When someone in your organization receives far more benefit from a transaction than the nonprofit does, it can result in an “excess benefit transaction.” These self-serving transactions are not taken lightly by the IRS.
Not only is the person who receives the excess benefit penalized, but the person or persons who authorized the transaction are also held liable. Here’s a scenario that shows just how serious this situation can be:
Acme Computers is owned by the sister of World Charity’s board chair. Acme Computer contracts with World Charity for IT services. The contract is for $200,000 a year, but the going rate for similar services is just $100,000.
The IRS determines that the services contract provides unreasonable compensation to an “insider” or “interested person” — in this case, the sister of World Charity’s board chair. Based on surveys of what similar organizations in the same geographic area pay for comparable services, the IRS rules that an excess benefit transaction has occurred. Acme Computers must now pay back the $100,000 in excess benefit.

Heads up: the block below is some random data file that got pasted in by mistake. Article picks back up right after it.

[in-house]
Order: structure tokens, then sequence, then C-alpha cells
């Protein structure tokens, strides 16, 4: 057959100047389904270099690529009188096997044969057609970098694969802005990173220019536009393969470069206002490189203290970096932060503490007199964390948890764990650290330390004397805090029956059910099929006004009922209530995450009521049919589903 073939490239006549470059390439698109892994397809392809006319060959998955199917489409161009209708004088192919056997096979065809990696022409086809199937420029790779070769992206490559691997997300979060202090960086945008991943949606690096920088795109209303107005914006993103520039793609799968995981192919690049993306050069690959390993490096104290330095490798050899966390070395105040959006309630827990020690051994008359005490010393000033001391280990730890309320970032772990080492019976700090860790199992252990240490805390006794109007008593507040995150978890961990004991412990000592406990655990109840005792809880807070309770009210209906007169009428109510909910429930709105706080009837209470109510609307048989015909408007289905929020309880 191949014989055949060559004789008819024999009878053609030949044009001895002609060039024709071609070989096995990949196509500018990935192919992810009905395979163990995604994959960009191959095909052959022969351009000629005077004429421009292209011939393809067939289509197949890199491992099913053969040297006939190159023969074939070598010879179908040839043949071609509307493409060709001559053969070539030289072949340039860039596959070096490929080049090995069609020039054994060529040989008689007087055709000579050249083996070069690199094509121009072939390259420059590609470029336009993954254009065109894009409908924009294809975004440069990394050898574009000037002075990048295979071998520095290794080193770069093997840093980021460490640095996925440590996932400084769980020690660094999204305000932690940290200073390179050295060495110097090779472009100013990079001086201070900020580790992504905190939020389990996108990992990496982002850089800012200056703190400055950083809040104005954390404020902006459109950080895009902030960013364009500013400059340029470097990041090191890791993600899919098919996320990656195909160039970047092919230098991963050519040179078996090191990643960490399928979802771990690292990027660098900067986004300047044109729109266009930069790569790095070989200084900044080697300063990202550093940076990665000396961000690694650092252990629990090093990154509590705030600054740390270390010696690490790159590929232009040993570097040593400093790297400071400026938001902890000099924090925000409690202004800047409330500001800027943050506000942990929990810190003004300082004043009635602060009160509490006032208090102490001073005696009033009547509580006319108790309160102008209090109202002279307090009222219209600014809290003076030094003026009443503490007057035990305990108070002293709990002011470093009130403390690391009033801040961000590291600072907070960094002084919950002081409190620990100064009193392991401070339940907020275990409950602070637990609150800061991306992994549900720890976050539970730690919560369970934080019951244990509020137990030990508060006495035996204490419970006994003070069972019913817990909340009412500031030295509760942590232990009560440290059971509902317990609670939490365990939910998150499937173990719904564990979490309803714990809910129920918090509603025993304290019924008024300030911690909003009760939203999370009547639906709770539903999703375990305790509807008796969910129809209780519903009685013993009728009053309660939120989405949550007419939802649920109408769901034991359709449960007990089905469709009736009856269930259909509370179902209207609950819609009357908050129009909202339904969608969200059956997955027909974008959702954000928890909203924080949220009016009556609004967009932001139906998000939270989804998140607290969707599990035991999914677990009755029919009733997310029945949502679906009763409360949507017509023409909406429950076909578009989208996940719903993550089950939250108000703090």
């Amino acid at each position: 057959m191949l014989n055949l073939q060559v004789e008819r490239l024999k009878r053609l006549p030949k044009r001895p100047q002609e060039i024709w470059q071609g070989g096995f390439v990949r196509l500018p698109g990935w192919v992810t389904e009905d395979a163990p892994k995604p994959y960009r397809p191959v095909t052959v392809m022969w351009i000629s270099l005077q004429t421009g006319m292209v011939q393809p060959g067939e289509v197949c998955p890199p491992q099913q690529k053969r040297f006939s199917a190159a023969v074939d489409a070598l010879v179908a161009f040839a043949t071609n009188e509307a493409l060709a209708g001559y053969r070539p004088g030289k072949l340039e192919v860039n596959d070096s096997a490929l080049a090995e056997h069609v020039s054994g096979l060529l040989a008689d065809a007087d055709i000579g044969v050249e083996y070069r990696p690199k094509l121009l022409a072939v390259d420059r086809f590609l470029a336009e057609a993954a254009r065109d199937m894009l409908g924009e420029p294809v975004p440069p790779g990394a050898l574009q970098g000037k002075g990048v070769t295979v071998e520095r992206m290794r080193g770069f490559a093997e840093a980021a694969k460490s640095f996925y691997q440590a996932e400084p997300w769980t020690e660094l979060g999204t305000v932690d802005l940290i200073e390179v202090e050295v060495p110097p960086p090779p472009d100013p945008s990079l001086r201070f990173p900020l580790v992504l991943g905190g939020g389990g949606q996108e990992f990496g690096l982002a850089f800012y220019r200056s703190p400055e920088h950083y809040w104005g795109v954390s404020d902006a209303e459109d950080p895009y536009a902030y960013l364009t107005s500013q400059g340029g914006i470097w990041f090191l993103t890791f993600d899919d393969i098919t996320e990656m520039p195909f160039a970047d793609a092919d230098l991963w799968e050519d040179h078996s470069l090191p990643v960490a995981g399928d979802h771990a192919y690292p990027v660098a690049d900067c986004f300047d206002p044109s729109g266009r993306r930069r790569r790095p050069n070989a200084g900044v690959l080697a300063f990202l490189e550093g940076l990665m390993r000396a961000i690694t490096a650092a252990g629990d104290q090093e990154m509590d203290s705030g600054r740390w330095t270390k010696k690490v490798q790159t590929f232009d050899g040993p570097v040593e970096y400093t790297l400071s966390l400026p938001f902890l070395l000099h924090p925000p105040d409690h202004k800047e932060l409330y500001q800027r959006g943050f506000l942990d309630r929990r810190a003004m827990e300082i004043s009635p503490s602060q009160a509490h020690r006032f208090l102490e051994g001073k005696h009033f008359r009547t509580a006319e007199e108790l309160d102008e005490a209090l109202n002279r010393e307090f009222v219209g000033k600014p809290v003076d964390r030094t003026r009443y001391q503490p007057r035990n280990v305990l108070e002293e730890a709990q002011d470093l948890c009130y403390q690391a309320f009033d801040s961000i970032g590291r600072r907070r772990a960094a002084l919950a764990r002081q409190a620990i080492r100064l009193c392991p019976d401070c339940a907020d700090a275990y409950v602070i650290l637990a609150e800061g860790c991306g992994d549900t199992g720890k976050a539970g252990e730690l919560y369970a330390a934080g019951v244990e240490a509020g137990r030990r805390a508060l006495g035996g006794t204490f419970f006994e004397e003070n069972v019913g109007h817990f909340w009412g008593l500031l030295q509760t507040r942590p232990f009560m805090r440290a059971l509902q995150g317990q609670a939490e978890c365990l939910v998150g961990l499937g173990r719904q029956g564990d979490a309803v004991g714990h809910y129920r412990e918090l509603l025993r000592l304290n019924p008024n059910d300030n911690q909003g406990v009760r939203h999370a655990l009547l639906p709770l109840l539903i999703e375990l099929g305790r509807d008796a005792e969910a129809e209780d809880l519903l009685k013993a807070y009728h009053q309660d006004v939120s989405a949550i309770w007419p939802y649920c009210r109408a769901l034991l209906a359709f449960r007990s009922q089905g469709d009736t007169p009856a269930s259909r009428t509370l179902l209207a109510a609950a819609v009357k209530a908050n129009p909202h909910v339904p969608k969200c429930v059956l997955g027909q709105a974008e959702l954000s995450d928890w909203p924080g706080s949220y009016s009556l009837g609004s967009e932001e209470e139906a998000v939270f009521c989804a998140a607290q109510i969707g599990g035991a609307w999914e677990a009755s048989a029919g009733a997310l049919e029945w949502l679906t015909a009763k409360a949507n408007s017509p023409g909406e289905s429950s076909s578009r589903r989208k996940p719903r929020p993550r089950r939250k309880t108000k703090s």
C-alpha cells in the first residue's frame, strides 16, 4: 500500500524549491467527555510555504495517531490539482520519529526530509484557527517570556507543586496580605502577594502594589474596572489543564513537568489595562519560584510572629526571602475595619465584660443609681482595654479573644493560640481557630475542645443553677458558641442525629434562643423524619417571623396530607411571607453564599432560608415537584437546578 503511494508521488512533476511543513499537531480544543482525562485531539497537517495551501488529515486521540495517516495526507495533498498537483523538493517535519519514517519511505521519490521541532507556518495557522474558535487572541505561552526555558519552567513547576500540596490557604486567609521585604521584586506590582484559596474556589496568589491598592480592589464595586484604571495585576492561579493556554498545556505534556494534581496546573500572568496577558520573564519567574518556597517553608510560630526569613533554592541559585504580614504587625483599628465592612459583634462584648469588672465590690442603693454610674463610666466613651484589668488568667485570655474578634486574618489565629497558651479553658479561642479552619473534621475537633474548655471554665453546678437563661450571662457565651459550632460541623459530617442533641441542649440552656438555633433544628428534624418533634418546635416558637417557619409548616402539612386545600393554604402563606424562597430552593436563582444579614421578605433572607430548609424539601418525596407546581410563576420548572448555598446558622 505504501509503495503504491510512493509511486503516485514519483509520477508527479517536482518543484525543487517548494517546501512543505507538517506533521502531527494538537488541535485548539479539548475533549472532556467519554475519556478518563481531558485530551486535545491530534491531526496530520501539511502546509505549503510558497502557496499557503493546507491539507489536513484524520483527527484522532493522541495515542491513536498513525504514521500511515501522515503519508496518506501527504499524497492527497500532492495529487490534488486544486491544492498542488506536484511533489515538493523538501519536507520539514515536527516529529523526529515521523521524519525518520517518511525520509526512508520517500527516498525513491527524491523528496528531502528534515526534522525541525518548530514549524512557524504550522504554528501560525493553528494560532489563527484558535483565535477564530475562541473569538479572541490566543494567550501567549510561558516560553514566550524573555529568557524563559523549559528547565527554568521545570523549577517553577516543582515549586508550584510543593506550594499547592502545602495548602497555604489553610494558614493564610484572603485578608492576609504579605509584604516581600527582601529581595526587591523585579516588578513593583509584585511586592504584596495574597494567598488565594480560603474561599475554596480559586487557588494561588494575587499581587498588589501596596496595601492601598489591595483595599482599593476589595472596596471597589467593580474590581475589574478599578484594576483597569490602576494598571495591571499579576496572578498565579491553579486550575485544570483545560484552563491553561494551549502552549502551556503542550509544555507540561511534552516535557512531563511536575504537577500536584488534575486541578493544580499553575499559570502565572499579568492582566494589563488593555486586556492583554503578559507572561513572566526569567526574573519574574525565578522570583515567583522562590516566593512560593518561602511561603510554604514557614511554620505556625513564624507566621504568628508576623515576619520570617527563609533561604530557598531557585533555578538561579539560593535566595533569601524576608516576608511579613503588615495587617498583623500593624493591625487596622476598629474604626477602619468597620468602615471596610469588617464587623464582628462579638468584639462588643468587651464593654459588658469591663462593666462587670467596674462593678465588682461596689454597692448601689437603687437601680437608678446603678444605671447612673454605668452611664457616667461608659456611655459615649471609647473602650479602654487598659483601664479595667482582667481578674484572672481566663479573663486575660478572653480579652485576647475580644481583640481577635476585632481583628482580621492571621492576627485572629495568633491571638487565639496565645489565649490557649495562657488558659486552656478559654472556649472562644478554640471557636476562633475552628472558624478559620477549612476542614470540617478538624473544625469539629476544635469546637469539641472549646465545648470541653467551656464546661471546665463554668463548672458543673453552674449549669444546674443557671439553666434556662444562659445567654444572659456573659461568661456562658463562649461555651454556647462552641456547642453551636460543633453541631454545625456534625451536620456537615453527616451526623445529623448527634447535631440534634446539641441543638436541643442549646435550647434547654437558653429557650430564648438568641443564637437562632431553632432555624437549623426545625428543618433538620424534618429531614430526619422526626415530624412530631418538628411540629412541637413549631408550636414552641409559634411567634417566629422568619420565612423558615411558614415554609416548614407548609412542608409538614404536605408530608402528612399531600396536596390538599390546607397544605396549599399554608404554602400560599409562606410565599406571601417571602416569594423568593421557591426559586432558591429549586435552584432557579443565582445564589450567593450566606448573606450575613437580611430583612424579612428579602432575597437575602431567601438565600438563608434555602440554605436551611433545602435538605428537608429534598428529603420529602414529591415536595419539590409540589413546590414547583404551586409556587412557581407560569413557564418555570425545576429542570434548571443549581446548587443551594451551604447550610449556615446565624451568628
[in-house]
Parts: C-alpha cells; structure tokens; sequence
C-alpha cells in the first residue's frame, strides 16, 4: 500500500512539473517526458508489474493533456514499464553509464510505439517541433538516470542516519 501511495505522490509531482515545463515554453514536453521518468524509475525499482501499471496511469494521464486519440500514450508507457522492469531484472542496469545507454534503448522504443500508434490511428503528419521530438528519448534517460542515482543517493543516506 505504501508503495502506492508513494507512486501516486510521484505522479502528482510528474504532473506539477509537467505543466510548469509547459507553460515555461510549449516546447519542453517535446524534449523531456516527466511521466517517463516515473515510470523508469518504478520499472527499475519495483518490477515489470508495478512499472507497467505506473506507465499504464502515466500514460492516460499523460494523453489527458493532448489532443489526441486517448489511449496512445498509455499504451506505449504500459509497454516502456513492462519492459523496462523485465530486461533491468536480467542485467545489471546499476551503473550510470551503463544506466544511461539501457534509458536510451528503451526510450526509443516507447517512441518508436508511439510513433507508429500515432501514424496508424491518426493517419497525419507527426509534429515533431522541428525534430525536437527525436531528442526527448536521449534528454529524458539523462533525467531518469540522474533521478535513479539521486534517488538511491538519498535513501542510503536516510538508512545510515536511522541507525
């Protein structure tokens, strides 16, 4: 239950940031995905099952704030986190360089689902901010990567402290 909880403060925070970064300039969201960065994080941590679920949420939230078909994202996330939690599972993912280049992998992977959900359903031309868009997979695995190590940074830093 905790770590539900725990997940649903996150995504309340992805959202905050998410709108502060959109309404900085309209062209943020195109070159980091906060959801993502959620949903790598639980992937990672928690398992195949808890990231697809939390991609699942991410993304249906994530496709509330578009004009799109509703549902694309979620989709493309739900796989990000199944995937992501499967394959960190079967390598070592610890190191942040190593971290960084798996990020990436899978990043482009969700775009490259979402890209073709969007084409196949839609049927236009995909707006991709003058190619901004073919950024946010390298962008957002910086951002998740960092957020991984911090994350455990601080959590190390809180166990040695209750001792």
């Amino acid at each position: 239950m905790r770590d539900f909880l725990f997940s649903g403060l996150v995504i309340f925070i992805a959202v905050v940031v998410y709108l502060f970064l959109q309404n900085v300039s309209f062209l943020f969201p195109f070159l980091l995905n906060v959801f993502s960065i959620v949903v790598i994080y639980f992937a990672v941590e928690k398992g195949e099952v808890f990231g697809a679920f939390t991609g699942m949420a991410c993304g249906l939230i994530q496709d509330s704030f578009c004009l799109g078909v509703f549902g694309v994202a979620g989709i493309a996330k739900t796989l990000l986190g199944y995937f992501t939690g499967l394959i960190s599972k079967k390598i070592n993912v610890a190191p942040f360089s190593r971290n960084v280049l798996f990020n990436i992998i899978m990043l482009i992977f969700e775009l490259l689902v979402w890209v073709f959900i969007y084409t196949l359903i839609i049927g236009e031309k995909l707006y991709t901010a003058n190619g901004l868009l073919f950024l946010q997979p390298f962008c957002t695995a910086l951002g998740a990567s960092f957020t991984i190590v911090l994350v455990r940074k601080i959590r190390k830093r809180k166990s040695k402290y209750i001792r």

In addition, the IRS assesses Acme Computers a penalty of 25 percent of the excess benefit, or $25,000. If Acme Computers doesn’t pay the full $125,000 promptly, an additional penalty equal to 200 percent of the unpaid portion of the excess benefit — in this example, another $200,000 — will be due for a total penalty of $325,000 on a $100,000 excess benefit. Interest would also apply.
But it gets even worse: Any of the World Charity managers who “knowingly approved” the transaction must pay a penalty tax equal to 10 percent of the excess benefit.
Avoiding such conflicts of interest begins with effective compliance policies and procedures. A good place to start is with a strong code of ethics and a conflict of interest policy that establish expectations of lawful conduct.